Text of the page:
FYI: C# and VB Closures are per-scope

This post assumes that you understand how closures are implemented in C#. They’re implemented in essentially the same way in the upcoming version of Visual Basic.  As Raymond and Grant point out in their various articles on the subject, the question of whether or not two instances of a delegate share a closed-over variable or have their own copy depends on where the variable is in scope in relation to the delegate creation. I think that this issue is reasonably well-documented by these guys. Lots has been written on this subject already; no need for me to recap it all here.

However, a related issue which I haven’t seen anyone talk much about is what the consequences of having one closure per scope are. Though it makes the closure semantics conceptually easier to think about (and implement!), it can lead to an unfortunate problem with garbage collection. Consider the following:

Func<Cheap> M(){
  Cheap c = new Cheap();
  Expensive e = new Expensive();
  Func<Expensive> shortlived = ()=>e;
  Func<Cheap> longlived = ()=>c;
  // use shortlived
  // use longlived
  return longlived;

If the short-lived delegate does not survive past the end of the method, when is the expensive resource released?

The closure for the short-lived delegate owns the expensive resource. But since there is one closure per scope, both the short-lived and the long-lived delegates own a single closure. The closure cannot be collected until every delegate that owns it is dead. Therefore the expensive resource is not released until the long-lived delegate is released, even though the long-lived delegate does not reference the expensive resource!

We could solve this problem in the compilers by coming up with a smarter mechanism for determining how to create closures, and perhaps some day we will, but it will not be in C# 3.0. Until that day, if you are creating what you think are short-lived anonymous methods or lambdas or queries which close over expensive resources, you might want to explicitly finalize those resources when you know that you’re done with them. It’s easy to accidentally make the resource live longer than you think it does.

Comments (8)

  1. Dave says:

    Raymond said: "It turns out that most computer programming doesn’t consist of being clever or making hard decisions. You just have one kernel of an idea ("hey let’s have anonymous methods") and then the rest is just doing what has to be done, no actual decisions needed. " Seems to me that your example is a situation where being clever would help.

    Wouldn’t static data flow analysis tell you when shortlived can be collected?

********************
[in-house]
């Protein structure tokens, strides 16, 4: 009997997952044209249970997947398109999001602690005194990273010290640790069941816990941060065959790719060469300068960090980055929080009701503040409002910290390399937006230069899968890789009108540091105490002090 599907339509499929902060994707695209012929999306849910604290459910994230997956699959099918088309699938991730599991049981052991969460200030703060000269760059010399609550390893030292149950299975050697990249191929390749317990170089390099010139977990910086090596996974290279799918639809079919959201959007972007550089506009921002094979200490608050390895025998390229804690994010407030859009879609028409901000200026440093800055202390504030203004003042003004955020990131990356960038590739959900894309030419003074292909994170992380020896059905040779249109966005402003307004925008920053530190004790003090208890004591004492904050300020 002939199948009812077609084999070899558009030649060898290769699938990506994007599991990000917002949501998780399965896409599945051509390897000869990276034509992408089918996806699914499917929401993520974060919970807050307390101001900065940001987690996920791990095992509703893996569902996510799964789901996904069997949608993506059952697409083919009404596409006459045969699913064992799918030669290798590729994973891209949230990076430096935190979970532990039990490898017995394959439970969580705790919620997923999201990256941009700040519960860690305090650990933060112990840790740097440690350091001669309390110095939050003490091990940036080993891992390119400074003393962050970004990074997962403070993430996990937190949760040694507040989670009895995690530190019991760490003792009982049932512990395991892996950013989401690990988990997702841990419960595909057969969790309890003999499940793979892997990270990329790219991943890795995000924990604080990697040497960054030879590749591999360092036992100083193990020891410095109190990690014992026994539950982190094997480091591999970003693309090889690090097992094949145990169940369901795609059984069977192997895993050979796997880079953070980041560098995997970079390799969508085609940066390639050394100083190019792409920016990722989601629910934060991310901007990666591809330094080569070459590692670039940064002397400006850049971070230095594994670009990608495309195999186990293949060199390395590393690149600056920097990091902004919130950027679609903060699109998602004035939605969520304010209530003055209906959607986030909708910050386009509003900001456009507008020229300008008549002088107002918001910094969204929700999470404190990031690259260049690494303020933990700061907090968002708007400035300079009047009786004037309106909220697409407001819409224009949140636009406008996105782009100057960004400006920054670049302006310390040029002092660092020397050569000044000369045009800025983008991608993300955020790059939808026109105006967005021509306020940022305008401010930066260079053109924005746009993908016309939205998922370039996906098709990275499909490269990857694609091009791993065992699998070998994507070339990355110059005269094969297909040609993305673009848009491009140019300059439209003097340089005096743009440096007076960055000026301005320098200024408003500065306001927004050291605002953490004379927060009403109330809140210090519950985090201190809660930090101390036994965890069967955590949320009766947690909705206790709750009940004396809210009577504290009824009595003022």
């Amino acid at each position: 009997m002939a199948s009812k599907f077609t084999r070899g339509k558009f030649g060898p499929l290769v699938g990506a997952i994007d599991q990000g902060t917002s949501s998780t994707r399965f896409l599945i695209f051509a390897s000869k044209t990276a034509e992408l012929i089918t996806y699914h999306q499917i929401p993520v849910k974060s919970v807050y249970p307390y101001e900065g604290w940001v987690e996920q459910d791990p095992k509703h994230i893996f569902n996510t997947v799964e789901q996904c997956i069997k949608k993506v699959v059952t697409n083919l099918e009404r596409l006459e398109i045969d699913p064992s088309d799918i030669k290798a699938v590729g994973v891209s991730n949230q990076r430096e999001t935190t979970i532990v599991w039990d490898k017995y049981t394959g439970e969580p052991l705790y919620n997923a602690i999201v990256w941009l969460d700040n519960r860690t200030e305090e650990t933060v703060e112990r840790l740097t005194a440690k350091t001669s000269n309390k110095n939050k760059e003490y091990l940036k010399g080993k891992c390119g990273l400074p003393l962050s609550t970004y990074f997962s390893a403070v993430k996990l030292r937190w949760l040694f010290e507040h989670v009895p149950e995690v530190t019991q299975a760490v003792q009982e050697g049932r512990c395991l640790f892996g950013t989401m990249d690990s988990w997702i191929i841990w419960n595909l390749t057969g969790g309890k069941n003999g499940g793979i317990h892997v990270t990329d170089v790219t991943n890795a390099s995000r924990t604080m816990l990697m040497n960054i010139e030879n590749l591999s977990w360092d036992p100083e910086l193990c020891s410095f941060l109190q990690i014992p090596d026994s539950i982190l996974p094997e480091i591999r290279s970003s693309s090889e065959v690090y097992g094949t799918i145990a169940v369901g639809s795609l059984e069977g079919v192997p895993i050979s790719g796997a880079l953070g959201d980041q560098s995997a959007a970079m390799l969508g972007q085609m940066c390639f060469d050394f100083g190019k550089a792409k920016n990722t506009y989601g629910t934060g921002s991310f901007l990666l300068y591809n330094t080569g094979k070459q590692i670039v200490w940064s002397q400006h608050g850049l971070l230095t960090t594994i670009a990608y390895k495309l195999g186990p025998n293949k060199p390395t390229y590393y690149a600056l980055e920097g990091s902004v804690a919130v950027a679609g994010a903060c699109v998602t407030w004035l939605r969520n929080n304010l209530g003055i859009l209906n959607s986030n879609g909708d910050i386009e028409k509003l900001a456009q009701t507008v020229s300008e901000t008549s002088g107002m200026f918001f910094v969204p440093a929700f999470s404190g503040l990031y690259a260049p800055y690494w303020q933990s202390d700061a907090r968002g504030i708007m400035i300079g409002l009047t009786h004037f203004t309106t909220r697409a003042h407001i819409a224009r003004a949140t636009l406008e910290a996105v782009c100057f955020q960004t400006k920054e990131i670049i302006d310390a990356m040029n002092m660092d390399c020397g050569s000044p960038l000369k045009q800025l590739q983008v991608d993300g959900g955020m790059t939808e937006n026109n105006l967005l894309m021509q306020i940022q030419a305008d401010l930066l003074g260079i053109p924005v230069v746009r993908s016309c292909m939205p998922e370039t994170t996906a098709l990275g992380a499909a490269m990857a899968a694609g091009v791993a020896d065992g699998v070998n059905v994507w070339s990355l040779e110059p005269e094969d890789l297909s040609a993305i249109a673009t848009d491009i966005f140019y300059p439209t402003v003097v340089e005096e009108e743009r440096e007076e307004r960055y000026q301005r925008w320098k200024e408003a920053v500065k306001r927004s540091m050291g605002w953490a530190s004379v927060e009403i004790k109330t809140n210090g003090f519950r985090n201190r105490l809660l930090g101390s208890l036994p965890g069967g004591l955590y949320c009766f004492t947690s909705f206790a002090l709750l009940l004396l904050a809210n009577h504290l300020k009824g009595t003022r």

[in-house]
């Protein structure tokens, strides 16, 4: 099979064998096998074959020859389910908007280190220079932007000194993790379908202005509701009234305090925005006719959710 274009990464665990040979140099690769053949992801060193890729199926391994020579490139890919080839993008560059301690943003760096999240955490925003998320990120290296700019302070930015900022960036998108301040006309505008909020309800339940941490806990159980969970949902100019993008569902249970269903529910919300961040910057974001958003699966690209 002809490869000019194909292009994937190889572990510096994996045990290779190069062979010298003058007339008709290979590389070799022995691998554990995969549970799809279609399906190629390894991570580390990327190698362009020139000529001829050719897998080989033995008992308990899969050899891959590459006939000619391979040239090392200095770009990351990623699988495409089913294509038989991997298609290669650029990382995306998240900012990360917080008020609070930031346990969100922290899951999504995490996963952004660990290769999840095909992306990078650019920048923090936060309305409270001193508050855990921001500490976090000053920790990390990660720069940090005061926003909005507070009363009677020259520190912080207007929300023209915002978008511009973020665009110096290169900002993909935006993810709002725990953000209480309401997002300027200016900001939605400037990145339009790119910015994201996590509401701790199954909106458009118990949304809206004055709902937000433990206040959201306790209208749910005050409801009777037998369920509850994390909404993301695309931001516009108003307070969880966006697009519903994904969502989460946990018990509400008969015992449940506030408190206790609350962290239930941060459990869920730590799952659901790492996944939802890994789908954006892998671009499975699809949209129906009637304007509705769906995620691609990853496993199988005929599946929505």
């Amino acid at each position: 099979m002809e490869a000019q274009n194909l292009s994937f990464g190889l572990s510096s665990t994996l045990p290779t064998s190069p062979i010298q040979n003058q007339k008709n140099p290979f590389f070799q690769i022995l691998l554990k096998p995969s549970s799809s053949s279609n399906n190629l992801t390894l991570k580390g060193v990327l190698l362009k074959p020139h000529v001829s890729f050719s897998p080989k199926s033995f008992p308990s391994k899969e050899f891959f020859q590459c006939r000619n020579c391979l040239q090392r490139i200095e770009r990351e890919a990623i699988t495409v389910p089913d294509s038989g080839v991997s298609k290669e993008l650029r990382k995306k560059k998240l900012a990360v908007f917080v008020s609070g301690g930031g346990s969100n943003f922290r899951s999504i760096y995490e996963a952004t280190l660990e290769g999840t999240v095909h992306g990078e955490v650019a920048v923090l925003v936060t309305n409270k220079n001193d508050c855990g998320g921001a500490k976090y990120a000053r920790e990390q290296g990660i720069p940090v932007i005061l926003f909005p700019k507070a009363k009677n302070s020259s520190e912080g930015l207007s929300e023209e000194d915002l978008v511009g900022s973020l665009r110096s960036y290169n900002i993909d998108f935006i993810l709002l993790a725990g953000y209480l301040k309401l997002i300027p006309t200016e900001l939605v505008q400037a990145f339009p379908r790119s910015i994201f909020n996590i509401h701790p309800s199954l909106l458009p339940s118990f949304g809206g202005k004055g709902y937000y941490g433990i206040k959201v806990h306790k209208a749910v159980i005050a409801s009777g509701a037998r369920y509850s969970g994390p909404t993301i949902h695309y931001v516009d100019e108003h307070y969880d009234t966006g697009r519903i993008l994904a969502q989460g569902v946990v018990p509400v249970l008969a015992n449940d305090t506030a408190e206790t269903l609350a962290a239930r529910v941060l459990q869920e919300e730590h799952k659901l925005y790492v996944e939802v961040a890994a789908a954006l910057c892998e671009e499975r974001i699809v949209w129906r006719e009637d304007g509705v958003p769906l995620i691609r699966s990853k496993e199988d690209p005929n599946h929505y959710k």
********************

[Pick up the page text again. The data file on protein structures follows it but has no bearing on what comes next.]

2. Eric Lippert says:

    First off, Raymond said "most", not "all".

    Second, though I understand what Raymond is getting at — most of writing a compiler really does consist of "throw another hash table at the problem" — I disagree somewhat with his statement.  The germ of the idea (eg, "hey, let’s add a query syntax to the language!") does not always lead to an obvious design or implementation. Design and implementation are always processes where multiple decisions must be made in the context of difficult tradeoffs.

    Third, in general, static analysis is frequently insufficient to determine when a given object can be collected.  We _could_ of course do as much static analysis as possible, and then give hints to the garbage collector about what can go away when.  But we have invested in a highly tuned dynamic garbage collector for a reason, and that reason is to make it easier on us compiler writers and our users. Generally we feel that it is better to give the GC the stuff it needs to do its work well at runtime and let it handle the heuristics about when is the right time to collect what.

    The situation I am describing here is one where the choices we’ve made work against the efficacy of the garbage collector.  We have to do an analysis of every hoisted local and every scope anyway. I think we would do better to solve this problem by improving our hoisting algorithm to support more than one closure class per scope and letting the GC do its work dynamically, rather than investing in some new static analysis model that would not always give good results.

  3. It is talked about a lot, but not related to C#. JavaScript has the same implementation of one closure per scope and in the JavaScript community there has been a lot of talk about it, because it causes memory leaks when combined with the way Internet Explorer implements the DOM.

  4. Eric Lippert says:

    Yes, I’m the guy at Microsoft who diagnosed that problem with JScript originally, I have some familiarity with it. 🙂

    Though JScript also suffers from the problem that short-lived objects end up having their lifetimes extended to that of the longest-lived object in the same closure, that is not the cause of the memory leak.  Rather, the cause of the memory leak is the mixture of JScript’s mark-and-sweep garbage collection with IE’s COM-style reference counting. The two problems are independent; solving one will not solve the other.

  5. Yuval Gilboa says:

    Since you are familiar with JScript memory leaks problem, do you also know if there are any plans for fixing it in upcoming IE versions?

    We’ve been developing a very large IE application for five years, and we basically hit a brick-wall with this problem. It has reached the point where we are contemplating reimplementing everything in managed code, but this is extremely expensive. It would be great news for us if this problem could simply "go away"…

  6. Eric Lippert says:

    I have not worked on scripting for many years and I’ve never worked on IE, so I do not know what their plans are.  I do know that the scripting team is aware of the issue.

  7. Welcome to the XXVIII Community Convergence. In these posts I try to wrap up events that have occurred

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